Alopecia areata is a condition that causes hair to fall out in small patches, which can be unnoticeable. These patches may connect, however, and then become noticeable. 

The condition develops when the immune system attacks the hair follicles, resulting in hair loss.

Sudden hair loss may occur on the scalp and in some cases the eyebrows, eyelashes, and face, as well as other parts of the body. It can also develop slowly and recur after years between instances.

Bearing the Weight of Alopecia Areata: Understanding its Varied Impact and Coping Strategies

The condition can result in total hair loss, called alopecia Universalis, and it can prevent hair from growing back. 

When hair does grow back, the hair can fall out again. The extent of hair loss and regrowth varies from person to person.

The condition can affect anyone regardless of age and gender, though most cases occur before the age of 30.

There’s currently no cure for alopecia areata. However, some treatments may help hair grow back more quickly and that can prevent future hair loss, as well as unique ways to cover up the hair loss.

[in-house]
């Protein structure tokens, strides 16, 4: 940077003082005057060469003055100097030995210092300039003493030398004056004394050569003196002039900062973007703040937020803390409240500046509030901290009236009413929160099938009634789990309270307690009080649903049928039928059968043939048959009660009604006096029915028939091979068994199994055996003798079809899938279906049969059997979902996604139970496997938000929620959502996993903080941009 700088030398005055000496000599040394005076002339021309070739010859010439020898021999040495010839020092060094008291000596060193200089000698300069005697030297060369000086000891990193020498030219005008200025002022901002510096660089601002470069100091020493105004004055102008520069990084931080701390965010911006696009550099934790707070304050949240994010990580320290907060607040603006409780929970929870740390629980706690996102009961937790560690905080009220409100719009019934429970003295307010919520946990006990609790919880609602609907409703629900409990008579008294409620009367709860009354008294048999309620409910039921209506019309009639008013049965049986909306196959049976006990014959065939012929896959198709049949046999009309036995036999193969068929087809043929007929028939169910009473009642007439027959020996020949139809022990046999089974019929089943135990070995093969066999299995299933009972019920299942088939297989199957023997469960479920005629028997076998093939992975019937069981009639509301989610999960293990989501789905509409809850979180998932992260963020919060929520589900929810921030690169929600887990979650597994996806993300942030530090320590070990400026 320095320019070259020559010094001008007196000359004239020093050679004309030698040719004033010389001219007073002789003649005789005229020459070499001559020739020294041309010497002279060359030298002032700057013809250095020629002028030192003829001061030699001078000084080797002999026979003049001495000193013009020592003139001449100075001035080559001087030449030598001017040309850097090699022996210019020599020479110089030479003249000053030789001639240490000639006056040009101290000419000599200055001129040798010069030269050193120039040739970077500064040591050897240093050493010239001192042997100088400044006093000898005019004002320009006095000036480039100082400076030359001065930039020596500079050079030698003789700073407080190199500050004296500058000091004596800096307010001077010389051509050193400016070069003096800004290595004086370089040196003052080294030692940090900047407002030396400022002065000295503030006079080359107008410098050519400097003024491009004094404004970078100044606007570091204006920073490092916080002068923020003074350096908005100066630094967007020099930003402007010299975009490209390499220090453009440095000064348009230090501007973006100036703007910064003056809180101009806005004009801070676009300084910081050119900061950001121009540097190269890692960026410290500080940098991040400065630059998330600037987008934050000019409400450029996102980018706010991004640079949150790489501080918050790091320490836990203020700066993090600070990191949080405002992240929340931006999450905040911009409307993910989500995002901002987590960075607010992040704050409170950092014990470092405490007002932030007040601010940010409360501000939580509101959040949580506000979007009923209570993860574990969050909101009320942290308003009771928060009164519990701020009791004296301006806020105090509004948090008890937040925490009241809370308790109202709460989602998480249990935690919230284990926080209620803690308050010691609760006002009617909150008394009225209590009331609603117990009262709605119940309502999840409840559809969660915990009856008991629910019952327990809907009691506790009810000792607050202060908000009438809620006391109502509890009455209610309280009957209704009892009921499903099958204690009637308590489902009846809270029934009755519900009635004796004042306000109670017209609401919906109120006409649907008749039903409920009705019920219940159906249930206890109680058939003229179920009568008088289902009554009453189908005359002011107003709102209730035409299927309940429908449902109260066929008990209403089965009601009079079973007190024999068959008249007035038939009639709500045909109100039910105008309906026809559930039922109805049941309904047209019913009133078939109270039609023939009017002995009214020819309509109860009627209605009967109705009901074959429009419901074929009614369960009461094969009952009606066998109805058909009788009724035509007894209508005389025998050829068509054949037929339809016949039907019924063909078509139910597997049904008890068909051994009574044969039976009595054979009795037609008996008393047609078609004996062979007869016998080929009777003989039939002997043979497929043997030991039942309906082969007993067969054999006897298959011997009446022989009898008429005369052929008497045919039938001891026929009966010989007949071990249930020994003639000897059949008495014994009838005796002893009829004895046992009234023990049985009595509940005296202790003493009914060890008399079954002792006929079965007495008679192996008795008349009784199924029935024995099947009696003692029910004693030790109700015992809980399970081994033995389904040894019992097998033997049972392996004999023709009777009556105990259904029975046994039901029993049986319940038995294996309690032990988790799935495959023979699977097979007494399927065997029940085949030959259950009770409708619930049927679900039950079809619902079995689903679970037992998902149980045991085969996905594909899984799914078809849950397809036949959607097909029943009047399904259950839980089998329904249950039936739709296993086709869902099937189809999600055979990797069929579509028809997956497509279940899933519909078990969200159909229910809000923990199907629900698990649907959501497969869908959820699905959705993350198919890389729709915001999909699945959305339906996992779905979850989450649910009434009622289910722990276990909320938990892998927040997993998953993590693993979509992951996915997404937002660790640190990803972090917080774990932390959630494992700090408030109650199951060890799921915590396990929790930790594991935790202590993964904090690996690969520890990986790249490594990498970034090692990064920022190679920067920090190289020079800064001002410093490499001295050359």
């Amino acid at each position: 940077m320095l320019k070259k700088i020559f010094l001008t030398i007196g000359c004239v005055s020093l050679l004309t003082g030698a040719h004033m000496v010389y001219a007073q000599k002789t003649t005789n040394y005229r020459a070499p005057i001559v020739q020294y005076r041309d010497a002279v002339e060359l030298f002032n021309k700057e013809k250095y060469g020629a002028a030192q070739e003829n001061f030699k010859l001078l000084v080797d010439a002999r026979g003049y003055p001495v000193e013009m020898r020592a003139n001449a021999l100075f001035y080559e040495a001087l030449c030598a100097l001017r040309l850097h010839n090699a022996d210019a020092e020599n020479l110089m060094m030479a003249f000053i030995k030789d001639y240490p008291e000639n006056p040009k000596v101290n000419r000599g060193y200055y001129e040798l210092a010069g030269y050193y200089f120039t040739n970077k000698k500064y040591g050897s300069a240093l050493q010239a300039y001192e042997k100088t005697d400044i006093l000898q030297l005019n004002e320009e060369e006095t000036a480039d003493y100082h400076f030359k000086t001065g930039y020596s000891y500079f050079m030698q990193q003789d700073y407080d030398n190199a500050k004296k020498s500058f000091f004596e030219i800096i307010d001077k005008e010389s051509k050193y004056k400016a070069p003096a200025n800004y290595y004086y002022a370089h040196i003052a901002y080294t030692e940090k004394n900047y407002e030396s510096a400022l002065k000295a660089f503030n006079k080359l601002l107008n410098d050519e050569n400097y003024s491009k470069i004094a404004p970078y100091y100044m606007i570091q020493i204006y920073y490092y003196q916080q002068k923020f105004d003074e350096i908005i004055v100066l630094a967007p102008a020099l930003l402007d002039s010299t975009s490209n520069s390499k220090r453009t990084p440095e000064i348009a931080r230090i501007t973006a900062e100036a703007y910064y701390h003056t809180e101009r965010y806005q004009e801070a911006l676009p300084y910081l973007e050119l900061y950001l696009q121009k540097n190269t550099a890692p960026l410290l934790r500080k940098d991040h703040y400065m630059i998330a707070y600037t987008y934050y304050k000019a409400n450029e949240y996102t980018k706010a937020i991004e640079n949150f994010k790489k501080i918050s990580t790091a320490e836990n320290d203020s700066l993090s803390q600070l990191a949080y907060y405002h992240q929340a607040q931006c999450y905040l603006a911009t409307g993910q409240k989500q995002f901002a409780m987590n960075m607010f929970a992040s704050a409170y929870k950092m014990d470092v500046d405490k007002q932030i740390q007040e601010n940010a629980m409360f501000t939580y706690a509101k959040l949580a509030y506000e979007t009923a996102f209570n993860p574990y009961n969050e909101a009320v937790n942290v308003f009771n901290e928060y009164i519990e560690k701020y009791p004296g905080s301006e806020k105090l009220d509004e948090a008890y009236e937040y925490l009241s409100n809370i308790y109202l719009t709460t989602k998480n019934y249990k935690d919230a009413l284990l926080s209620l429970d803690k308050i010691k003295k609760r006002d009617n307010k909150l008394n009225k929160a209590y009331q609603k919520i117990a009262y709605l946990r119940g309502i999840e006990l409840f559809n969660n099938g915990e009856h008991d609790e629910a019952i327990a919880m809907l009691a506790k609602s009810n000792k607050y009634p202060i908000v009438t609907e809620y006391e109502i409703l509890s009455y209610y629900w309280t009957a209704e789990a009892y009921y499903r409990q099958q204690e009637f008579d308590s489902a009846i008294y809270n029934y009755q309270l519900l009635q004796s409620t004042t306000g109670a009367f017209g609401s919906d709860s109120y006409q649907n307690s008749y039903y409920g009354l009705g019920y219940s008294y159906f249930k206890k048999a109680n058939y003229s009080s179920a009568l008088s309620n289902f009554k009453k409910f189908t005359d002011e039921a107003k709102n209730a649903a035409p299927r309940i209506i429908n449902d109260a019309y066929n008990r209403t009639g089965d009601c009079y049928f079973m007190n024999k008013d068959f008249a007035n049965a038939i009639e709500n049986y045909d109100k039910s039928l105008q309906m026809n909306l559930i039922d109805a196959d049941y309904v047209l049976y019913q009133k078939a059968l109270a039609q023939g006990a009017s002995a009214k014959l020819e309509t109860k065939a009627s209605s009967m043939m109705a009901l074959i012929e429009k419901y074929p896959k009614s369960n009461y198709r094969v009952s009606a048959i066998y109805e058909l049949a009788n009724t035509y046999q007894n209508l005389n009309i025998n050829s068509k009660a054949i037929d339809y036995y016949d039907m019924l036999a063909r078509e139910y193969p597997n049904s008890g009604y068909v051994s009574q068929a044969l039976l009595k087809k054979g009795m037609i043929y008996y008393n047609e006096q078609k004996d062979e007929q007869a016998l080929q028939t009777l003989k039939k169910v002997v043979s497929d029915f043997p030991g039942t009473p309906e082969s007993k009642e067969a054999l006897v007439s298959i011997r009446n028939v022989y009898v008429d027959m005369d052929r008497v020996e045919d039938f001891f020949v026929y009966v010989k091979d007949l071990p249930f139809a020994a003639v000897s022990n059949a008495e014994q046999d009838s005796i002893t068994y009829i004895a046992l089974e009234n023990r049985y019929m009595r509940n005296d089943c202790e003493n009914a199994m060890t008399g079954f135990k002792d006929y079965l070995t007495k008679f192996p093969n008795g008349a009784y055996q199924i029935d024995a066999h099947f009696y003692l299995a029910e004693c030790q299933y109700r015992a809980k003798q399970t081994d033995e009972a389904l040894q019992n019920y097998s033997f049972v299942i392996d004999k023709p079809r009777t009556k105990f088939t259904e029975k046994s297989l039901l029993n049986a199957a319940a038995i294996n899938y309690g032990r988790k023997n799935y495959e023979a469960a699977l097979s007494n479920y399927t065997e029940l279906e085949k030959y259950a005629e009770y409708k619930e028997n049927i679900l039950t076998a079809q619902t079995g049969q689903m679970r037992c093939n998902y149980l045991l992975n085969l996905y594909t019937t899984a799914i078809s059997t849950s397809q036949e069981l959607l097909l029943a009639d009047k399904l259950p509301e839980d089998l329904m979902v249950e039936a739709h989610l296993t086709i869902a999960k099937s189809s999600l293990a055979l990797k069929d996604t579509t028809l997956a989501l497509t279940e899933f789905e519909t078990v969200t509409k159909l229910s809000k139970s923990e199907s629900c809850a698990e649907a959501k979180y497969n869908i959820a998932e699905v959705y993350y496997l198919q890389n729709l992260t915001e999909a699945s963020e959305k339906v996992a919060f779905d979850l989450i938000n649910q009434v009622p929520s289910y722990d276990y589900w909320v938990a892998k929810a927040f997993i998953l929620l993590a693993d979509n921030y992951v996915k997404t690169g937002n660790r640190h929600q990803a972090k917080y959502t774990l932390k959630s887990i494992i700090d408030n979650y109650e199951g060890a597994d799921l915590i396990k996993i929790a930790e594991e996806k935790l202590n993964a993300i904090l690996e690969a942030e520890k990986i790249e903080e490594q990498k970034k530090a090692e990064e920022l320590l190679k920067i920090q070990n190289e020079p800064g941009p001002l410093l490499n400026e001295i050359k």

Resources are also available to help people cope with stress related to hair loss.

Fast facts on alopecia areata

One in five people with alopecia areata also has a family member who has experienced the condition.

Alopecia areata often develops suddenly, over just a few days.

There is little scientific evidence that alopecia areata is caused by stress.

People with alopecia areata who have only a few patches of hair loss often experience a spontaneous, full recovery, without the need for treatment.

Causes of alopecia areata

Alopecia areata is an autoimmune condition. An autoimmune condition develops when the immune system mistakes healthy cells for foreign substances. 

Normally, the immune system defends your body against foreign invaders, such as viruses and bacteria.

If you have alopecia areata, however, your immune system mistakenly attacks your hair follicles. 

Hair follicles are the structures from which hairs grow. The follicles become smaller and stop producing hair, leading to hair loss.